Exclusive Photography From Inside the African American History Museum Offers a Hint of What Is to Come

Architecture photographer Jason Flakes brings his unique lens to the Smithsonian’s brand new museum

smithsonian.com

Jason Flakes was a man on a mission. He wanted to photograph the new National Museum of African American History and Culture. Flakes took early morning and late night walks around the building as it was under construction and studied the structure. To him it was a personal exploration in celebration of the museum’s highly symbolic architecture, designed and built by the renowned team of designer David Adjaye and architect Philip Freelon. This building, says the founding director Lonnie G. Bunch “will sing for us.”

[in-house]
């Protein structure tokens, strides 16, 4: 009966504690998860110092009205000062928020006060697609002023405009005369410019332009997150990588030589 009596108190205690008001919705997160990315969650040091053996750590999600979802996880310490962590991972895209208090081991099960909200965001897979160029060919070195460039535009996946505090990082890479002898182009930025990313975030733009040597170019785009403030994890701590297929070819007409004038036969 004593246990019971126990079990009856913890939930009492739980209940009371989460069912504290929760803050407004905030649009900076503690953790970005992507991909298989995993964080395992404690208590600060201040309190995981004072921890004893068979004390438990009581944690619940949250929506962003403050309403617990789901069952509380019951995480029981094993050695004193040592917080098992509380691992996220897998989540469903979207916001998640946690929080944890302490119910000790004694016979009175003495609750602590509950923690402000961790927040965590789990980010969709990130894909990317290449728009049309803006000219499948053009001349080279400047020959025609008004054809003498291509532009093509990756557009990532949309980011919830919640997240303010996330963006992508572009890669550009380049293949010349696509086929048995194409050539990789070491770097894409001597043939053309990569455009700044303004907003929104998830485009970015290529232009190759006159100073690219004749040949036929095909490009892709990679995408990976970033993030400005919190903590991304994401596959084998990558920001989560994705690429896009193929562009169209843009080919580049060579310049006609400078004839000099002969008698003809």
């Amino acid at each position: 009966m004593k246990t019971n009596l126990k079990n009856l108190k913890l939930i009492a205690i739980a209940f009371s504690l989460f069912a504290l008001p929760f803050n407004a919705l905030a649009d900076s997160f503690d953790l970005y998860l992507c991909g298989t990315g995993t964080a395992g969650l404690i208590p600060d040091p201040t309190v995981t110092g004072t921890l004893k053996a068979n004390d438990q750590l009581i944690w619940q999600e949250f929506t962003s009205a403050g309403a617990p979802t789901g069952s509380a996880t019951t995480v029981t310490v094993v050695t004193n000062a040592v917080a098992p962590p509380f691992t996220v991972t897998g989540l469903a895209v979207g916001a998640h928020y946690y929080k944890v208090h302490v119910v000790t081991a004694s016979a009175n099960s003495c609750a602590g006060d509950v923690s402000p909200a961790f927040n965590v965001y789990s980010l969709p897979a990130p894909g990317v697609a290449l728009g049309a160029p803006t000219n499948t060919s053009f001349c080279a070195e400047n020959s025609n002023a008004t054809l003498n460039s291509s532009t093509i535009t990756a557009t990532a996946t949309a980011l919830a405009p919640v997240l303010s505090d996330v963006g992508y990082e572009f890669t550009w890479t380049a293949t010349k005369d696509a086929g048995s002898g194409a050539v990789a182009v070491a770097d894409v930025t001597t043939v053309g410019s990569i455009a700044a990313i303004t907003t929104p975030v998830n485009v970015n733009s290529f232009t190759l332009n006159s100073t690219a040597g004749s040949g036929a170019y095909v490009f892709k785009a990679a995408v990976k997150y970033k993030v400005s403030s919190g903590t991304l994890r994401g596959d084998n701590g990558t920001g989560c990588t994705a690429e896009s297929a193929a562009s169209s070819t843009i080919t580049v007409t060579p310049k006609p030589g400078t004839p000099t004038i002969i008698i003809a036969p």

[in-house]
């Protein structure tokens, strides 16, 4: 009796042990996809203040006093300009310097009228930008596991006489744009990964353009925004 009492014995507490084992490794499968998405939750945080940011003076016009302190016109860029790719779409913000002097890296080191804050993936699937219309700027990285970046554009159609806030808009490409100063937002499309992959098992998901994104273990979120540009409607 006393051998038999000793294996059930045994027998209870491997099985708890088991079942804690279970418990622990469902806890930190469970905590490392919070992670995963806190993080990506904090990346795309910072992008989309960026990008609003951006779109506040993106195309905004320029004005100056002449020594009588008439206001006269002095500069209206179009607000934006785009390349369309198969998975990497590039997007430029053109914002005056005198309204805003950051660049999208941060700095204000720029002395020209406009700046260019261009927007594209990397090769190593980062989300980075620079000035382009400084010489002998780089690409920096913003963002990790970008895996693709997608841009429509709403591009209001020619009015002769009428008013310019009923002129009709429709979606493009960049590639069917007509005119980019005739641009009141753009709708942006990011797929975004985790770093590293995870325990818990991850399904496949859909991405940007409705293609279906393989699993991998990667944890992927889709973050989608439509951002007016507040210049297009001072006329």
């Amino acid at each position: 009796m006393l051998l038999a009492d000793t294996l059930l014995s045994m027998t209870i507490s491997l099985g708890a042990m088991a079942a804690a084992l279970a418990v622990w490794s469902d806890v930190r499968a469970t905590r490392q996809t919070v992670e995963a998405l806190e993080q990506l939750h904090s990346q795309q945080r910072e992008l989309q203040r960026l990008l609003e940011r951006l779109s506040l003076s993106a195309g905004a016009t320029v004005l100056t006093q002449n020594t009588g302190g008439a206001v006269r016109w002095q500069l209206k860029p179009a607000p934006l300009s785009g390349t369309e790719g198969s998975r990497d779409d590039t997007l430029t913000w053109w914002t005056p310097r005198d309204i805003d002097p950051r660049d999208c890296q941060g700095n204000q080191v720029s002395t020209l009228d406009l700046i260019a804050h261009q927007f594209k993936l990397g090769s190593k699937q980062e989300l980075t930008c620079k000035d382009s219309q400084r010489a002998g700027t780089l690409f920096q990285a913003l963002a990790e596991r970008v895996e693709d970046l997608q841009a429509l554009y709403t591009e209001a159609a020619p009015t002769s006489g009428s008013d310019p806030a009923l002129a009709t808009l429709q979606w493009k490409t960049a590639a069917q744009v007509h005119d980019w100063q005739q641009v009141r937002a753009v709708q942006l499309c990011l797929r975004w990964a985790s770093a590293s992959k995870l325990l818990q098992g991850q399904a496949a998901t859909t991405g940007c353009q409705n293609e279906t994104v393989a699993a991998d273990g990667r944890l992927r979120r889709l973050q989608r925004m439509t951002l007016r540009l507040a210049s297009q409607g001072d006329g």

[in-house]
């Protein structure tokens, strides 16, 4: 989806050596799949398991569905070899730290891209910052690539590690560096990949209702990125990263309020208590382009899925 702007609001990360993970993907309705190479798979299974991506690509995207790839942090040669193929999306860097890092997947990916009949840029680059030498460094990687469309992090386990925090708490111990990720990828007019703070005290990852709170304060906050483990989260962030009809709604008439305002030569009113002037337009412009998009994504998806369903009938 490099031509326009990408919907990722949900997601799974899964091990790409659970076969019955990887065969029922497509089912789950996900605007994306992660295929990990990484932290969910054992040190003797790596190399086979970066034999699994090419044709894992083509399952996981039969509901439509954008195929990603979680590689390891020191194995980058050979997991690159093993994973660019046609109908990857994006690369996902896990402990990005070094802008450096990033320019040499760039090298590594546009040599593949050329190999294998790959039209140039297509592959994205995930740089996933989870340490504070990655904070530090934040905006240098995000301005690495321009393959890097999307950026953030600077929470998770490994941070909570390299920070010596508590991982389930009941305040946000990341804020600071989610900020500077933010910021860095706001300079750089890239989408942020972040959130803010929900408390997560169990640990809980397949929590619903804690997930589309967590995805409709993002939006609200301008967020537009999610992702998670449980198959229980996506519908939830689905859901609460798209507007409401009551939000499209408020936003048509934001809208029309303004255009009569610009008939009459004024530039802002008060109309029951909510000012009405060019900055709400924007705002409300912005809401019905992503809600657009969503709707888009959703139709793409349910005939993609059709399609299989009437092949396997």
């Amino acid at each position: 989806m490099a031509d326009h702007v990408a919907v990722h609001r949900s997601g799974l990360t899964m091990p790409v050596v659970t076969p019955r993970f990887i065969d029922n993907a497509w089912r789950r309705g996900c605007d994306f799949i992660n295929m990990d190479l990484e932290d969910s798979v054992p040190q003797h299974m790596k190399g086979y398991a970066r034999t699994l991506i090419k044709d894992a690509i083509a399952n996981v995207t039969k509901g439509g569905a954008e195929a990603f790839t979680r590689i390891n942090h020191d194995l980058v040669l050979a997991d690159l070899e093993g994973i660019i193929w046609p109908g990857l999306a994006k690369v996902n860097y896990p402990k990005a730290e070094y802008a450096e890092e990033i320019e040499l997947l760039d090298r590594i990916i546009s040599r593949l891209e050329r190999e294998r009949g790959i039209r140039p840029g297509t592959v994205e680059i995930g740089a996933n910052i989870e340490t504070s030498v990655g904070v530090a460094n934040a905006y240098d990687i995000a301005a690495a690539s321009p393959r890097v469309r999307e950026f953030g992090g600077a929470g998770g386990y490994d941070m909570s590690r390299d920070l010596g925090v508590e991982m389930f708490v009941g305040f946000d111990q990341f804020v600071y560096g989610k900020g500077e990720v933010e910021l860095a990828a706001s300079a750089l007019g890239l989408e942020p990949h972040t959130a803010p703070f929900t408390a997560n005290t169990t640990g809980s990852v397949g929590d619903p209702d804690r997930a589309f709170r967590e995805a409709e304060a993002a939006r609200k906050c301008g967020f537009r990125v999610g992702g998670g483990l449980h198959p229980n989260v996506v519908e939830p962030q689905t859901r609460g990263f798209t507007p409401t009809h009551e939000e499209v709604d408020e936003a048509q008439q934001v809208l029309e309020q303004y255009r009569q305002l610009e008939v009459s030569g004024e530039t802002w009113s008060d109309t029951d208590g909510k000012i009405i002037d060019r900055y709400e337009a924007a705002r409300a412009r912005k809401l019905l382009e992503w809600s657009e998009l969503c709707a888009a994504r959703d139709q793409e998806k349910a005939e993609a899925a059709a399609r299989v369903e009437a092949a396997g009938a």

Flakes was hearing those chords.

At 35, Flakes has been a photobug all of his life. His first camera was a Polaroid and he remembers helping his father Sherman Flakes, a Washington, D.C., photographer, in the family’s basement dark room. “I never thought it would be something I’d be doing as a professional.” Today, Flakes runs the D.C.-based, award-winning Nomoi Design, specializing in architectural photography, multimedia and industrial design.

The unique architecture of the new museum on the National Mall features a corona that recalls the three-tiered crowns used in West African Yoruban art. A bronze lattice covering all four sides pays homage to the South’s decorative ironwork created by the unknown and unnamed enslaved 18th and 19th century craftsmen working in Louisiana and South Carolina.  “All of these things, I wanted to highlight,” says Flakes.